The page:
This Writing Checklist Will Help You Ace Your Final Paper

By Lyndsey Gresehover

You’ve completed the brainstorming and research. You have created an essay outline that serves as your roadmap (or “skeleton” as some call it) and have even finished the writing. However, there is still one more equally important step to ensure your paper has all the required elements … your writing checklist.

Checklists are tools we use in lots of things we do. Think about those to-do lists you make, the sticky note reminders you leave around the house, and even the alerts you set up and save on your phone. All of these are strategies to remind ourselves of what we need to do. The same goes for writing checklists.

An easy way to make certain that you have included the essential components in writing a final paper is to break down the checklist into seven areas:

  1. Organization
  2. Mechanics
  3. Word choice
  4. Introduction paragraph
  5. Body paragraphs
  6. Conclusion paragraph
  7. Formatting and finishing touches

Then take a look into each area and focus on exactly what is needed.

1. Organization

  • Did you include the correct number of paragraphs? Depending on the type of paper you’re writing, this can vary. It’s important to discuss the minimum and maximum number of paragraphs with your teacher.
  • Are your paragraphs in a logical and cohesive order?
  • Does your paper provide a clear focus?

Learn more about the importance and structure of a thesis statement at our article for the term.

2. Mechanics

  • Did you read your paper out loud to check for any grammatical errors? Did you write in complete sentences, punctuate correctly, and use a spell checker? Dictionary’s Grammar Coach™ uses machine learning technology uniquely designed to catch grammar and spelling errors.
  • Are you varying sentence structure? You want to use a combination of simple, compound, complex, and compound-complex sentences.

3. Word choice

  •  Are you using effective, age-appropriate vocabulary words?
  •  Did you use sensory and/or figurative language in your writing? This makes it more entertaining for the reader and is a great way to describe and show comparisons in your writing.
  • Do you include strong adjectives and verbs? For example, instead of using the verb ran, you could use dart, dash, or scurry. Again, a great idea would be to take advantage of Dictionary’s Grammar Coach™. Its Synonym Swap will find the best nouns, adjectives, and more to guide you toward clearer, stronger, writing.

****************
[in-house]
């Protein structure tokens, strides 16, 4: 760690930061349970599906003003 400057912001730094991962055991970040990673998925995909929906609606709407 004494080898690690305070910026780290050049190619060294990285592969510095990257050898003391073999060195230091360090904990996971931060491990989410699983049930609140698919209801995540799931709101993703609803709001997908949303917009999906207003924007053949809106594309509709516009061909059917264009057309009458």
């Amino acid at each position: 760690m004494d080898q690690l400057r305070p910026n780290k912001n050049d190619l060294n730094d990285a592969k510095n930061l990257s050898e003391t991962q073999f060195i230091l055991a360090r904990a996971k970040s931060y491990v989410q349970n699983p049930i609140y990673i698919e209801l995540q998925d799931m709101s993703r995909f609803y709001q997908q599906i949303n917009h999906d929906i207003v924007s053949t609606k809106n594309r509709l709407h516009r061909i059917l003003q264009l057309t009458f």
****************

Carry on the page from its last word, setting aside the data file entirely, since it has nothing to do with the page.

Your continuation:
4. Introduction paragraph

  • Check to see that you included a strong hook that will grab the reader’s attention. An engaging hook could be a quote, statistic, fact, or anecdote.
  • Did you include background information on your topic?
  • Does your thesis statement include a claim as well as reasons to support the claim?
  • Is your thesis the last sentence in the intro paragraph?

We know writing that thesis statement can be confounding! Thankfully we have a helpful guide for you on how to do it.

5. Body paragraphs

  • Does each body paragraph begin with a topic sentence that introduces your reason for that paragraph?
  • Does each body paragraph have at least two pieces of evidence from outside sources (trusted website, book, etc.)?
  • Did you properly cite any evidence that was not your own using either quotations or stating where the information was found?
  • Did every body paragraph include a concluding statement?

6. Conclusion paragraph

  • Did you restate the thesis statement without saying exactly what you stated in the introduction paragraph? This time, it should force the reader to think even deeper about the topic.
  • Did you summarize the main points or reasons addressed in the paper?
  • Was your concluding statement a call to action that will force the reader to believe in what was written?

Start your conclusion off right with these nuanced alternatives to saying “in conclusion.”

7. Formatting and finishing touches

Formatting of the paper